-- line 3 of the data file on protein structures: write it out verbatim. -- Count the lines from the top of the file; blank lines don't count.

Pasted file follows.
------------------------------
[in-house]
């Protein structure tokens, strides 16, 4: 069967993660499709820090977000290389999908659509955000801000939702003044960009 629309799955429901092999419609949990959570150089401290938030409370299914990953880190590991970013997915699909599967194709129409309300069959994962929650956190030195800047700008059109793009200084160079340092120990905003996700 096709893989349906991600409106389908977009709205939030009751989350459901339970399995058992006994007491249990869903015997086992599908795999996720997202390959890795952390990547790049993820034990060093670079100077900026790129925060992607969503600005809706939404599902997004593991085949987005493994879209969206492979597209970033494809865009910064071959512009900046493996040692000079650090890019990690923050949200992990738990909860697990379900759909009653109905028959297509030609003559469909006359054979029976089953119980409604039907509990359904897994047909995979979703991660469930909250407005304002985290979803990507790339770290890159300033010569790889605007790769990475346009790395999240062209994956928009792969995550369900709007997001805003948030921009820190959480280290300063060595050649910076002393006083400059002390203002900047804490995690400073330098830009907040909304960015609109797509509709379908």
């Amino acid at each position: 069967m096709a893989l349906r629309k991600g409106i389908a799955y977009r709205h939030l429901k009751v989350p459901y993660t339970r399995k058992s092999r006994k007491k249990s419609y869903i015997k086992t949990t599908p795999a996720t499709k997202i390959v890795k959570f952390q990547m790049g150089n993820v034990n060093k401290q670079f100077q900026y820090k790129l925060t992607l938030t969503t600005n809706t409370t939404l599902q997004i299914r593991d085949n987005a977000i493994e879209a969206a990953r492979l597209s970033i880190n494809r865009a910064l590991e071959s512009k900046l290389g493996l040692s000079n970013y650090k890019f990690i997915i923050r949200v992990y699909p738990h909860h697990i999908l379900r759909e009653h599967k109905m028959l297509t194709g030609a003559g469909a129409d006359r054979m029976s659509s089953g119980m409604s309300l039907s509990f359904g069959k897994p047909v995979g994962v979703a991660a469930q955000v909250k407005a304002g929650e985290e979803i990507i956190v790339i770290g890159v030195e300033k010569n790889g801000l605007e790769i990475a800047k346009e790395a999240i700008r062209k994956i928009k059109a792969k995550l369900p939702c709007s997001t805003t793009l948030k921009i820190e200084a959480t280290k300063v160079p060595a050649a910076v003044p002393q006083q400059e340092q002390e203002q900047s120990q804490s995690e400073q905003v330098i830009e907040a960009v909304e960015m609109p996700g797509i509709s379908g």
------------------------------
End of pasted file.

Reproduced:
């Amino acid at each position: 069967m096709a893989l349906r629309k991600g409106i389908a799955y977009r709205h939030l429901k009751v989350p459901y993660t339970r399995k058992s092999r006994k007491k249990s419609y869903i015997k086992t949990t599908p795999a996720t499709k997202i390959v890795k959570f952390q990547m790049g150089n993820v034990n060093k401290q670079f100077q900026y820090k790129l925060t992607l938030t969503t600005n809706t409370t939404l599902q997004i299914r593991d085949n987005a977000i493994e879209a969206a990953r492979l597209s970033i880190n494809r865009a910064l590991e071959s512009k900046l290389g493996l040692s000079n970013y650090k890019f990690i997915i923050r949200v992990y699909p738990h909860h697990i999908l379900r759909e009653h599967k109905m028959l297509t194709g030609a003559g469909a129409d006359r054979m029976s659509s089953g119980m409604s309300l039907s509990f359904g069959k897994p047909v995979g994962v979703a991660a469930q955000v909250k407005a304002g929650e985290e979803i990507i956190v790339i770290g890159v030195e300033k010569n790889g801000l605007e790769i990475a800047k346009e790395a999240i700008r062209k994956i928009k059109a792969k995550l369900p939702c709007s997001t805003t793009l948030k921009i820190e200084a959480t280290k300063v160079p060595a050649a910076v003044p002393q006083q400059e340092q002390e203002q900047s120990q804490s995690e400073q905003v330098i830009e907040a960009v909304e960015m609109p996700g797509i509709s379908g």